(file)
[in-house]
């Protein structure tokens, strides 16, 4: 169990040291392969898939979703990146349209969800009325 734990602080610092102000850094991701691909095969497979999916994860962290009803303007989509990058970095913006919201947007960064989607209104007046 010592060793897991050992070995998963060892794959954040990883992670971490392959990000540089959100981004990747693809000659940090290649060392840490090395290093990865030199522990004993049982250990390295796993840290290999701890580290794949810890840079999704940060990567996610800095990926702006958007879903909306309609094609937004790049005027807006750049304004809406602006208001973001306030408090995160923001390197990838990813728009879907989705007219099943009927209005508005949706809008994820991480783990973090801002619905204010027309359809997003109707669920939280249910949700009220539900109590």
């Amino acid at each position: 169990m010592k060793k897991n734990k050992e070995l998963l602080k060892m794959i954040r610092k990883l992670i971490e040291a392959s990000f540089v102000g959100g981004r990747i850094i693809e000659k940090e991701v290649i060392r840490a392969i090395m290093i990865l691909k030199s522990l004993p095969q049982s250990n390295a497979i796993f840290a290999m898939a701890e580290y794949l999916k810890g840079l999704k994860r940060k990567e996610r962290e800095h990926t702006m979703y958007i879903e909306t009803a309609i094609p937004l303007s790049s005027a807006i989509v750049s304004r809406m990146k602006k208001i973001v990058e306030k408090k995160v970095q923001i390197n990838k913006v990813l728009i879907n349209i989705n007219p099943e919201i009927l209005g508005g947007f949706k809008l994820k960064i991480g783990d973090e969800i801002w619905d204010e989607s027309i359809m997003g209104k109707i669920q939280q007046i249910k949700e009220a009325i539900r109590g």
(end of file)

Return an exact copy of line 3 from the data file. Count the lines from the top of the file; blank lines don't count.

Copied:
């Amino acid at each position: 169990m010592k060793k897991n734990k050992e070995l998963l602080k060892m794959i954040r610092k990883l992670i971490e040291a392959s990000f540089v102000g959100g981004r990747i850094i693809e000659k940090e991701v290649i060392r840490a392969i090395m290093i990865l691909k030199s522990l004993p095969q049982s250990n390295a497979i796993f840290a290999m898939a701890e580290y794949l999916k810890g840079l999704k994860r940060k990567e996610r962290e800095h990926t702006m979703y958007i879903e909306t009803a309609i094609p937004l303007s790049s005027a807006i989509v750049s304004r809406m990146k602006k208001i973001v990058e306030k408090k995160v970095q923001i390197n990838k913006v990813l728009i879907n349209i989705n007219p099943e919201i009927l209005g508005g947007f949706k809008l994820k960064i991480g783990d973090e969800i801002w619905d204010e989607s027309i359809m997003g209104k109707i669920q939280q007046i249910k949700e009220a009325i539900r109590g």